Author: Sophie Perryer
9 Nov 2018
Swiss bank UBS Group could be forced to pay up to €5.3bn in fines over allegations that it helped wealthy French clients conceal money from tax authorities.
The double-pronged lawsuit has been brought against the bank by both the French state and the Parquet National Financier (PNF), France’s financial prosecutor.
Serge Roques, a prosecutor for the PNF, asked the court to impose a record fine of €3.7bn, arguing that it would be proportionate to the size of UBS’ business and the nature of the crime. The Swiss bank posted a profit of CHF 1.2bn (€1bn) in Q3.
The French state is also seeking a fine of €1.6bn against UBS in addition to any court-imposed penalties.
Speaking on behalf of both prosecuting parties, Roques informed the court that the proposed fines relate to a 2015 investigation by French authorities, which found that almost 4,000 French residents with Swiss UBS accounts made late tax payments on assets worth approximately €3.8bn. Roques said that “the underlying facts are of an exceptional breadth and a systematic nature,” which he claimed justified the large fine.
UBS said the calculation was the result of “a simplistic approach taking into account the full amount regularised by French taxpayers without any proof of an underlying offense”.
“The bank has strongly contested this assessment, and more generally, any criminal liability in this case since the beginning of the investigation,” it said in an email statement to European CEO.
A second prosecutor, Eric Russo, argued that UBS had “used illegal means” to encourage French residents to place undeclared funds in Swiss accounts and had provided services to help them launder money. He told the court: “The banks that take part in tax fraud deserve to be punished.”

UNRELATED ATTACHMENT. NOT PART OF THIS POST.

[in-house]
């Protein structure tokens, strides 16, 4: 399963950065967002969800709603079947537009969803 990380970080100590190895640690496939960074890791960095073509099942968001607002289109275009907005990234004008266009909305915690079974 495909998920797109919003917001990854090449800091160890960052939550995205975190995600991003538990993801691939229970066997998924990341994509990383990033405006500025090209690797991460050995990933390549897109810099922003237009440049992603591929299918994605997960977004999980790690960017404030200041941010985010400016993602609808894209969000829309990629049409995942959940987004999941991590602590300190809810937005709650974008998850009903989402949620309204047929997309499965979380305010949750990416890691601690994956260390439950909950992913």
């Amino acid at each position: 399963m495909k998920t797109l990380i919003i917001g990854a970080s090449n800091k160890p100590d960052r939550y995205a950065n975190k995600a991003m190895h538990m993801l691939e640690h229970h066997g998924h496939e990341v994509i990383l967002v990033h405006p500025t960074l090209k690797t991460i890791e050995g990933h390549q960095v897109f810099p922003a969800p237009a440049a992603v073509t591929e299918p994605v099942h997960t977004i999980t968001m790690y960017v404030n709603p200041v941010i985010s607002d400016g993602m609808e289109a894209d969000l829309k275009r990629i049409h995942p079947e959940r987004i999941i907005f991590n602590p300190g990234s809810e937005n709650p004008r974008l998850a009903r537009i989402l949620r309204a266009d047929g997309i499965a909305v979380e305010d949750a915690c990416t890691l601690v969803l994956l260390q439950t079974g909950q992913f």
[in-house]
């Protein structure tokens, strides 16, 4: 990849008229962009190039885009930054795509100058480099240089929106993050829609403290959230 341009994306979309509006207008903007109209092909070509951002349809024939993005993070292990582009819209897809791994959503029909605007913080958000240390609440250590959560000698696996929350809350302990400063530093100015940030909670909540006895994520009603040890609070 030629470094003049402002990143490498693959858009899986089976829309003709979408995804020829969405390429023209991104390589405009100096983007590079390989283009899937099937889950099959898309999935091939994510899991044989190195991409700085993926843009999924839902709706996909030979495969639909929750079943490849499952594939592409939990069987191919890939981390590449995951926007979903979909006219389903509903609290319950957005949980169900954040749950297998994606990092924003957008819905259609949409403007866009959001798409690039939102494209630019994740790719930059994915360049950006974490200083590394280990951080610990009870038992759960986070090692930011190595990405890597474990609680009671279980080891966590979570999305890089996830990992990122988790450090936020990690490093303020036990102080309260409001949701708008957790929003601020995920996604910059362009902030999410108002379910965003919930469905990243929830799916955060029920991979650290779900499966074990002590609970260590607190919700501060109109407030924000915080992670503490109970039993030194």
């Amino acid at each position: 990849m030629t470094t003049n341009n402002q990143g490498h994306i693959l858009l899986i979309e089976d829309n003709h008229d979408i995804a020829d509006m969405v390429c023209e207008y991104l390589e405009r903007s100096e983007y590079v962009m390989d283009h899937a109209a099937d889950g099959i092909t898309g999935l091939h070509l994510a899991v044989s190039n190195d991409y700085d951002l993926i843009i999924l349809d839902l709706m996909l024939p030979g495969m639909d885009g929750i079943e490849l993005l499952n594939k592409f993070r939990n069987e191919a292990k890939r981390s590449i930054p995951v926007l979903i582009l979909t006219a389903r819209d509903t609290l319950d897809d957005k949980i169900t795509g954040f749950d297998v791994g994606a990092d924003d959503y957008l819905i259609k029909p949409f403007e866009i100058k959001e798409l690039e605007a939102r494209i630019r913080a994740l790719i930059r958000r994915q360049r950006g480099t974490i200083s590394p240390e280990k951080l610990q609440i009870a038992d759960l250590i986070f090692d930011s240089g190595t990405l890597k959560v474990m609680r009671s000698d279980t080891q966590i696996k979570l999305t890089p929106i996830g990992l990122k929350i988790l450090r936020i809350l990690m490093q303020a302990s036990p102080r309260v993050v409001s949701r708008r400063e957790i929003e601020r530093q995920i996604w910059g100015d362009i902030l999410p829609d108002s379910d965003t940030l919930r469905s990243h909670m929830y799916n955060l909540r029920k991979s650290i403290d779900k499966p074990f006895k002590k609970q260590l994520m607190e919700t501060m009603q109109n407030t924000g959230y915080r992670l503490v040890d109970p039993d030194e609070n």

Alongside UBS itself, Roques is also seeking fines against the bank’s French unit and six former bankers. He argued that UBS France should be found guilty of aiding and abetting its Swiss parent and should pay a €15m fine. The French prosecutor also stated that the highest-ranking UBS official, Raoul Weil, should pay a €500,000 fine. Prison sentences of up to two years were also proposed for the other bankers.
UBS told European CEO: “The former employees at no point provided any evidence of their allegations and were not even heard at the trial.” It called the individual fine calculations “irrational,” and described Roques’ demands as “fully in line with erroneous conclusions of the trial order”.
Roques’ latest argument forms the closing remarks by the prosecution. It will now rest, and UBS’ defence lawyers will give their closing speeches next week.
This case is the latest in a string of litigation that the Zurich-based bank has faced over the past decade. It has stood accused of a range of financial crimes, from rigging the Libor benchmark to helping clients evade tax.
In 2009, the bank paid a $780m (€688m) fine to the US Government to settle a tax evasion case. It has also settled cases related to tax fraud in Belgium and Germany. UBS was fined $1.5bn (€1.32bn) in 2012 by UK, US and Swiss regulators for manipulating the inter-bank lending rate.
As of November 8, the bank is also facing a legal case in the US, alongside the on-going French lawsuit. The US Department of Justice has accused UBS of fuelling the 2008 financial crisis by deceiving investors who bought billions of dollars of high-risk, mortgage-backed securities. The 302-page complaint filed by the DoJ compared the bank to “leprosy spores”, accusing it of depriving investors of critical information and knowingly putting them at risk of fiscal harm. UBS has said that it will contest the allegations.
The French lawsuit is expected to conclude on November 15. No date has yet been set for the commencement of US proceedings.